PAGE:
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Primary Care

Let’s Talk About Incontinence

Woman in exercise looking surprised and worried

Jul. 6 2021

Incontinence can be an embarrassing problem for both women and men as we get older. It can range from leaking a little urine when you laugh, sneeze or exercise to a sudden, intense urge to urinate that you cannot control. Kelly E. Maloney, MD, with Lexington Urology, answers your questions about this common condition.

Why do people develop incontinence?

Incontinence is caused by many things. For women, the most common causes in are weakness of the pelvic floor muscles and an overactive bladder. In men, incontinence can be caused by an enlarged prostate.

Is it normal to have a small amount of incontinence after a certain age?

It is not necessarily normal to develop incontinence with age but several factors that contribute to incontinence do occur with aging. In women, it can be related to declining estrogen levels. In men, it can be due to enlargement of the prostate.

When should I worry about my incontinence?

Incontinence should be addressed when symptoms become bothersome to you, which varies from person to person.

Can diet play a role in incontinence?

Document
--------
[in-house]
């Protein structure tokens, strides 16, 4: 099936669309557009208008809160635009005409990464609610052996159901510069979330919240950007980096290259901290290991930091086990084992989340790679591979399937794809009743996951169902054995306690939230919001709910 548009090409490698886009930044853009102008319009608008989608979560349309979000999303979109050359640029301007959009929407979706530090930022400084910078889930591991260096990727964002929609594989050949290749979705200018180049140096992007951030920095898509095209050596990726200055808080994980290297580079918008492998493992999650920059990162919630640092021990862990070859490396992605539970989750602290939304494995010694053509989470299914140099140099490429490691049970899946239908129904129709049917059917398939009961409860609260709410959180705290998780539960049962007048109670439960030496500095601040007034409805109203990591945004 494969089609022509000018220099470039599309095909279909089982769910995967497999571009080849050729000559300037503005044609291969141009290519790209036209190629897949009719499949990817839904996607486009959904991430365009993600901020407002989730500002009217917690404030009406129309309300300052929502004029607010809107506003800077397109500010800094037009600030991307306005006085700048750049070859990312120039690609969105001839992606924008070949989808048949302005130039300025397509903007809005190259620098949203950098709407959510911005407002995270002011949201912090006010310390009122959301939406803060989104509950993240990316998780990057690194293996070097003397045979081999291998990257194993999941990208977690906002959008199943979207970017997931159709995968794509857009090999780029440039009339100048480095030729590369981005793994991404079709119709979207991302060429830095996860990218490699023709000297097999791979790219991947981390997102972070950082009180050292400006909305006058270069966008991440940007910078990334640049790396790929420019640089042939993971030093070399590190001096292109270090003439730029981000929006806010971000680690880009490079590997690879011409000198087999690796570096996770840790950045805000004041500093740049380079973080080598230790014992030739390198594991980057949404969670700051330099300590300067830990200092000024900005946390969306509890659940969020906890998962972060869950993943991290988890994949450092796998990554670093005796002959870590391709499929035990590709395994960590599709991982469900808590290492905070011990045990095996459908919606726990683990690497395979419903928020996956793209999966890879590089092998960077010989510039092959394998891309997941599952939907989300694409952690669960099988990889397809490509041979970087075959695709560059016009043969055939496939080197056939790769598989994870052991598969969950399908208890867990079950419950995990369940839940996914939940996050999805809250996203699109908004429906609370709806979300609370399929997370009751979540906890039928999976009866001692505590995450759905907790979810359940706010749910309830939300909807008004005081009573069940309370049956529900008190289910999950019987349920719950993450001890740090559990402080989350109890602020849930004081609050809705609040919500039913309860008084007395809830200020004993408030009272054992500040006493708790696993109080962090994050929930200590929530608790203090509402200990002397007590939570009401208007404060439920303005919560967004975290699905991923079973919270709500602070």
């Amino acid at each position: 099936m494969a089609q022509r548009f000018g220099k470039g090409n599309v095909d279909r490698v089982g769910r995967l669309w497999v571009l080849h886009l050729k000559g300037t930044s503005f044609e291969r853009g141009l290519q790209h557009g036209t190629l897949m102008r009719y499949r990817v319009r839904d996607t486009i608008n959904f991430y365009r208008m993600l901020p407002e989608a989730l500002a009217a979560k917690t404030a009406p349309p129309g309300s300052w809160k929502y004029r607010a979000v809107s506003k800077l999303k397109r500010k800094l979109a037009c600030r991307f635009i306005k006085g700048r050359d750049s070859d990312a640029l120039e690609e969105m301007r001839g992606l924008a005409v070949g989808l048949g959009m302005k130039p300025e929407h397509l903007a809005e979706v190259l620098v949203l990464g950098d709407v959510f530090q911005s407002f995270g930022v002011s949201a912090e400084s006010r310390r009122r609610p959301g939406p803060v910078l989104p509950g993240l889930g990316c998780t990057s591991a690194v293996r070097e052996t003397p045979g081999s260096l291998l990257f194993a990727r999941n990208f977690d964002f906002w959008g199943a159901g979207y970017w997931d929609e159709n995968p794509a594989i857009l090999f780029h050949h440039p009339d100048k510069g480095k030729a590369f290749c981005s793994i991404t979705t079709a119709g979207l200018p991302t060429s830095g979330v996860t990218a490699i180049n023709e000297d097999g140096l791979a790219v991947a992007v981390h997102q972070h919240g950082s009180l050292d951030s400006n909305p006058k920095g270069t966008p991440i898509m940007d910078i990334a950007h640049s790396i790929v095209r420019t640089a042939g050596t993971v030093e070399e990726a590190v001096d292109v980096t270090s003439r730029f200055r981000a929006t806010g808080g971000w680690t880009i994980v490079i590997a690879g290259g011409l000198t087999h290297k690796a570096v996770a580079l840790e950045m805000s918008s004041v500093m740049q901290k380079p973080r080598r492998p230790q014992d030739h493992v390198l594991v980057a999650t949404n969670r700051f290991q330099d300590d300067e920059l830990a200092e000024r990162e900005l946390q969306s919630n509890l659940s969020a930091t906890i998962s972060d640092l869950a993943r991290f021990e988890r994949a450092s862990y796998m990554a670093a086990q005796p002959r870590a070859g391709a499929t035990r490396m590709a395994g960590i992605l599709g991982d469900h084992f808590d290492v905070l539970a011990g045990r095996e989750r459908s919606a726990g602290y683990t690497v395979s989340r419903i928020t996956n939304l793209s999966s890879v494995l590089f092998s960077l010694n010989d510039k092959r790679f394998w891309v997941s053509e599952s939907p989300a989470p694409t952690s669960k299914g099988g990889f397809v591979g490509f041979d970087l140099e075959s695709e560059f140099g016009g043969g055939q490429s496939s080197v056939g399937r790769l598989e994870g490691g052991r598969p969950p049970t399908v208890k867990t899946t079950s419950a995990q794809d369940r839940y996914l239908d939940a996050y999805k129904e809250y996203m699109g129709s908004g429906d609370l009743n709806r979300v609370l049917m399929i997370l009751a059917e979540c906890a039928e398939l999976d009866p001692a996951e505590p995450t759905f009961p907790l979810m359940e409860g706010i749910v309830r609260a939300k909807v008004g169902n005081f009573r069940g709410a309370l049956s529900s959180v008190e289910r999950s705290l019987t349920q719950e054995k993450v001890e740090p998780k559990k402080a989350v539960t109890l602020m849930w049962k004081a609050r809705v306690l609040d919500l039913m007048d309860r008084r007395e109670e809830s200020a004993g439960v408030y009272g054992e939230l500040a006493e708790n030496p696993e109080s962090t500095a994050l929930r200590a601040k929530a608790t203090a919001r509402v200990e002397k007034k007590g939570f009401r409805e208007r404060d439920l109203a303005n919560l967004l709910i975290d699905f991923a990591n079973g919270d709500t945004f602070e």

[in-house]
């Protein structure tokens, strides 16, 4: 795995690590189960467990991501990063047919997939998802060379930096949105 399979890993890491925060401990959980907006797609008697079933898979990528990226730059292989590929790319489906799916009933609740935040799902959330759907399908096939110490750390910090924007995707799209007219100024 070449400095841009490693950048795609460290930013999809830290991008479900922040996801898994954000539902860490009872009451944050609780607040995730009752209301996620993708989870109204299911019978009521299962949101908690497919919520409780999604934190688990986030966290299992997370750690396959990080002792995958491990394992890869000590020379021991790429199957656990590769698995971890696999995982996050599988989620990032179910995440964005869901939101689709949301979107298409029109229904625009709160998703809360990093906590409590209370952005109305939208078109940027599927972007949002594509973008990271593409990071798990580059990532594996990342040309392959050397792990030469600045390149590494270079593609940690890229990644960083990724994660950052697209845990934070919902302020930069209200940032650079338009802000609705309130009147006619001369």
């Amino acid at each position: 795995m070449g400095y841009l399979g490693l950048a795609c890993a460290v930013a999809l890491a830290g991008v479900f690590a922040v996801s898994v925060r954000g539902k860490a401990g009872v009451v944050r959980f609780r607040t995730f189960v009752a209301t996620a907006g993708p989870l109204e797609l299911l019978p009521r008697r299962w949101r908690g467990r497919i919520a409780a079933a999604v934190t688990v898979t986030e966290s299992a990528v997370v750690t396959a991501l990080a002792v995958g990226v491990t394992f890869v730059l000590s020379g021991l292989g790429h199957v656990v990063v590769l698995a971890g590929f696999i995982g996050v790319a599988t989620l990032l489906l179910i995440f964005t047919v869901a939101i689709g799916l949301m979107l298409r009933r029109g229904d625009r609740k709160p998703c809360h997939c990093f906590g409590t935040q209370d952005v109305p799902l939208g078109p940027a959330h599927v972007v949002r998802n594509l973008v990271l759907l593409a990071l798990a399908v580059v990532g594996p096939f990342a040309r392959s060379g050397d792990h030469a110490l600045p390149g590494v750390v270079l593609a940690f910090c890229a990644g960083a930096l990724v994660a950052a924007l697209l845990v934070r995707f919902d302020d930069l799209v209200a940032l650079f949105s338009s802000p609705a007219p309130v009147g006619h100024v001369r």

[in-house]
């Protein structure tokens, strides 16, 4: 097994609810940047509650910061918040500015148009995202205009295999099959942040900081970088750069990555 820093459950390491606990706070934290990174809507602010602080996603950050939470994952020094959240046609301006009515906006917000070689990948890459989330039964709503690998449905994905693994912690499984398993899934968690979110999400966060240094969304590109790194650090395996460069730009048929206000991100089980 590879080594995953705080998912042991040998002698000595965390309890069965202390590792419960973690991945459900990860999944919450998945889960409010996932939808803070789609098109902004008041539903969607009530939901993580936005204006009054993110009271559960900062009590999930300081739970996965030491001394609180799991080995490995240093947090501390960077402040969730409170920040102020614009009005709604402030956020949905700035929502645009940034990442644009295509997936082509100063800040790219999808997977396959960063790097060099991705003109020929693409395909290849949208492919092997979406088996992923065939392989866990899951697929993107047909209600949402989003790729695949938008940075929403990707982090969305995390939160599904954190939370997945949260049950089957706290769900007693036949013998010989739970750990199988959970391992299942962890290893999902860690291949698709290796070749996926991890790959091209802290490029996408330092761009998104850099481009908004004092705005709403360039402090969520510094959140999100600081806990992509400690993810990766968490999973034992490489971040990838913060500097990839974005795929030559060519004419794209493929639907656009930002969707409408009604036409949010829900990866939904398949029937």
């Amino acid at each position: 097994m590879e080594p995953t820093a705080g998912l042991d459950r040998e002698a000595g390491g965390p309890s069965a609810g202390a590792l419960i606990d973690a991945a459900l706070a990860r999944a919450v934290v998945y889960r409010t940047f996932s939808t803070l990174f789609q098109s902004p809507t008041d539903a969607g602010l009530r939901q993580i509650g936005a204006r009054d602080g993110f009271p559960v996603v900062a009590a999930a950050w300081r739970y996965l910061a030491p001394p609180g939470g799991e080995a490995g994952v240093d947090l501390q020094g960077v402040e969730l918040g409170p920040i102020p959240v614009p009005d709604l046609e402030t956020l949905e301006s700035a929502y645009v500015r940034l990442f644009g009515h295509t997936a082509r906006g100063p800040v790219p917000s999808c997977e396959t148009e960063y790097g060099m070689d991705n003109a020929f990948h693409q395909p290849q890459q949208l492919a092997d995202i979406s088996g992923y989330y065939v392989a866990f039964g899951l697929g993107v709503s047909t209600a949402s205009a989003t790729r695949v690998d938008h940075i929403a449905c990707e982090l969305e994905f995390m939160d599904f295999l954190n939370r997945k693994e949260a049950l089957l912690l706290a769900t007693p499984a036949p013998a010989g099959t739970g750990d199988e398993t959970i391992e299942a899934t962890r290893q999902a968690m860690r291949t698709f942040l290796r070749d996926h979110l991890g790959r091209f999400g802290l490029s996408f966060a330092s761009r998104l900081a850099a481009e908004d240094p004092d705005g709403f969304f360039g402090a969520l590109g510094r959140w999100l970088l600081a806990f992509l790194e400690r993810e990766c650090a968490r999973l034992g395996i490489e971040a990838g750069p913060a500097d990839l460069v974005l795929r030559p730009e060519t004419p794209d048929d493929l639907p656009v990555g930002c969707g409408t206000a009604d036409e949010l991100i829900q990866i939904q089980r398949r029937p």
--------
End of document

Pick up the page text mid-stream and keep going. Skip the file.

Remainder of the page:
There are many foods and beverages which are bladder irritants, so try to avoid those. Some examples include caffeine, soda and alcohol. Medications may also exacerbate incontinence. Patients with diabetes and sugar in the urine can experience urinary incontinence. 

Obesity increases risk of incontinence, especially in women. Maintaining a healthy weight can help reduce the risk of incontinence.

What are the treatments for incontinence?

There are many treatments for incontinence, depending on the cause. Treatment options include:

  • Behavioral therapy
  • Dietary modification
  • Bladder retraining
  • Pelvic floor therapy
  • Medication
  • Surgical procedures

I feel embarrassed about it. How do I broach the subject with my doctor?

Incontinence is common and nothing to be embarrassed about. I encourage patients to have an open conversation with their doctor about it. There are many treatment options that can help. 

Head shot of Dr. Maloney
Kelly E. Maloney, MD, Lexington Urology

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Disclaimer: This blog is intended for general understanding and education about Lexington Medical Center. Nothing on the blog should be considered or used as a substitute for medical advice, diagnosis or treatment. Blog visitors with personal health or medical questions should consult their health care provider.